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Cilantro, coriander, Chinese parsley

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Thrives in medium to bright indirect light, but can tolerate low indirect light.

Water every 2-3 weeks, allowing soil to dry out between waterings. Expect to water more often in brighter light and less often in lower light.

Water every 2-3 weeks, allowing soil to dry out between waterings. Expect to water more often in brighter light and less often in lower light.

Wrinkled leaves, dry potting mix: Thirsty plant, underwatered. Mushy leaves, wet potting mix: Overwatered

"Cilantro," "coriander," and "Chinese parsley" are different common names for the same plant, Coriandrum sativum. However, these names are used to refer to different parts of the plant or are specific to certain regions or culinary traditions. Here's a breakdown of these terms:

Cilantro:

  • Cilantro is the term commonly used in the Americas, particularly in the United States and parts of Latin America, to refer to the fresh leaves and stems of the Coriandrum sativum plant.
  • Appearance: Cilantro typically refers to the fresh green leaves and stems, which are known for their strong, citrusy, and herbaceous flavor. Cilantro leaves are often used as a garnish and to add a burst of fresh flavor to various dishes.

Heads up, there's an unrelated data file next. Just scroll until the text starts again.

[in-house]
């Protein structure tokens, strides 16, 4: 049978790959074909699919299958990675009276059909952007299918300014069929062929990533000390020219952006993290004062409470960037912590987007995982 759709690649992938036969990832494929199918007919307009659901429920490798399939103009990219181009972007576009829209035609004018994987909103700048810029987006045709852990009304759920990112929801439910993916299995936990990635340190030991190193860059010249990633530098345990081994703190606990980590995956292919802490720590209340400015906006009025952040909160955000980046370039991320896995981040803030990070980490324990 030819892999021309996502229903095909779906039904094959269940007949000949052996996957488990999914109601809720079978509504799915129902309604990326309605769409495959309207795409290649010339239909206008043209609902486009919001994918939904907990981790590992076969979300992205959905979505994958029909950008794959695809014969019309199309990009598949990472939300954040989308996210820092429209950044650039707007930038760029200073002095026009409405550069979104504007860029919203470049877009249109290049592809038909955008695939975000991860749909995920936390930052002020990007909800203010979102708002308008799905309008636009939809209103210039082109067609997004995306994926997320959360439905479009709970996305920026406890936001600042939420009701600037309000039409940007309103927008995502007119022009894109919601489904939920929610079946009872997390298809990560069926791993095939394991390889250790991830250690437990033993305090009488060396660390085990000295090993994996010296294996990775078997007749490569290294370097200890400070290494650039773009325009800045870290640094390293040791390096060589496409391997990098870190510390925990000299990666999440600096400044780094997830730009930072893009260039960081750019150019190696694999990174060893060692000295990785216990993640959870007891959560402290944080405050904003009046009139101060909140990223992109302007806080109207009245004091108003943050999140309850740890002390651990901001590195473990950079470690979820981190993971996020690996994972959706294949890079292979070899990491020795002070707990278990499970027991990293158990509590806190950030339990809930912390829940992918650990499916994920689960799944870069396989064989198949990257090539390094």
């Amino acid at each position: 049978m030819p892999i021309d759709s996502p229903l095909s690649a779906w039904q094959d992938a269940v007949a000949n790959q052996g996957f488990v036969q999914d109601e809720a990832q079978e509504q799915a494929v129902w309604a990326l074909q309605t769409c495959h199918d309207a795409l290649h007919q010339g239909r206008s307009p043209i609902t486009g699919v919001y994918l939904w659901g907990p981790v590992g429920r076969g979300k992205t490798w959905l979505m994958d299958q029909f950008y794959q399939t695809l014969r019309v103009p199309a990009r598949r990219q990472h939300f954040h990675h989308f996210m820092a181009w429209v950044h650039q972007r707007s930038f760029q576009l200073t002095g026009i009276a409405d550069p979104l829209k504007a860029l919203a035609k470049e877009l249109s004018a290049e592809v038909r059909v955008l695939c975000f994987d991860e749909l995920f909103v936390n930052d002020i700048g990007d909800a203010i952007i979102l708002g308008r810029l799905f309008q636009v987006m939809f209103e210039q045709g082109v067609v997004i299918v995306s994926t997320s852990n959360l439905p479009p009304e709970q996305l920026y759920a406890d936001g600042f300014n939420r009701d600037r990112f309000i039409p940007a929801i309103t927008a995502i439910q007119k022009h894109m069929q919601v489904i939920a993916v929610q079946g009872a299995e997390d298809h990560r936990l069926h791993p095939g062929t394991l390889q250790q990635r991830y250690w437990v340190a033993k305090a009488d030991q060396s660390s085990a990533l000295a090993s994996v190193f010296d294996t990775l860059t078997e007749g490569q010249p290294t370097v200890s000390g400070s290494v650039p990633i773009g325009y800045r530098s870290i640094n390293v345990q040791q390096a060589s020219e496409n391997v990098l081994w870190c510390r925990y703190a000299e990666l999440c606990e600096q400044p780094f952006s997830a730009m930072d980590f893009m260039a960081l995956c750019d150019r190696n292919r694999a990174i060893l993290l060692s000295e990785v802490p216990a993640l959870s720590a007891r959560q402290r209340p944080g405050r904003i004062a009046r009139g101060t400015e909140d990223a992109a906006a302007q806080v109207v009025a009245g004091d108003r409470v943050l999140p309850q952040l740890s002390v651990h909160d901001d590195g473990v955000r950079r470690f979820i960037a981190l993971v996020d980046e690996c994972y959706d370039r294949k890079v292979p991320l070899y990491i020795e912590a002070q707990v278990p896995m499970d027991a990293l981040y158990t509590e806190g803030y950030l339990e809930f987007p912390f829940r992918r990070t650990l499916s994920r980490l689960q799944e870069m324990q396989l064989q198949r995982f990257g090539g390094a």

• Common Uses: Cilantro is a popular herb in Mexican, Indian, and Thai cuisines, and it is frequently used in salsas, guacamole, curries, soups, and a wide range of dishes.

Coriander:

  • "Coriander" is the term more commonly used in the United Kingdom and many other parts of the world, such as Europe, Asia, and Australia, to refer to both the fresh leaves and the dried seeds of the Coriandrum sativum plant.
  • Appearance: Coriander, in this context, can refer to the fresh leaves (similar to cilantro) as well as the dried seeds, which have a completely different flavor and are often used as a spice.
  • Common Uses: Coriander seeds are widely used in spice blends, pickling, and various culinary applications to add a warm, citrusy, and slightly nutty flavor to dishes. The fresh leaves are used as an herb in many international cuisines.

Chinese Parsley:

  • "Chinese parsley" is a regional or colloquial name used in some places, particularly in East Asian and Southeast Asian countries, to refer to the fresh leaves of the Coriandrum sativum plant, similar to cilantro.
  • Appearance: Chinese parsley, in this context, refers to the fresh leaves and stems of the plant, and they are used as an herb in various dishes.
  • Common Uses: The term "Chinese parsley" is often used in recipes from countries like China, Thailand, and Malaysia, where cilantro leaves are used as a common culinary ingredient.

In summary, "cilantro," "coriander," and "Chinese parsley" all refer to the same plant, Coriandrum sativum, but the usage of these terms can vary based on the part of the plant being referenced and regional naming conventions. Cilantro typically refers to the fresh leaves, while coriander can refer to both the fresh leaves and the dried seeds, and "Chinese parsley" is a regional term for the fresh leaves used in some Asian cuisines.

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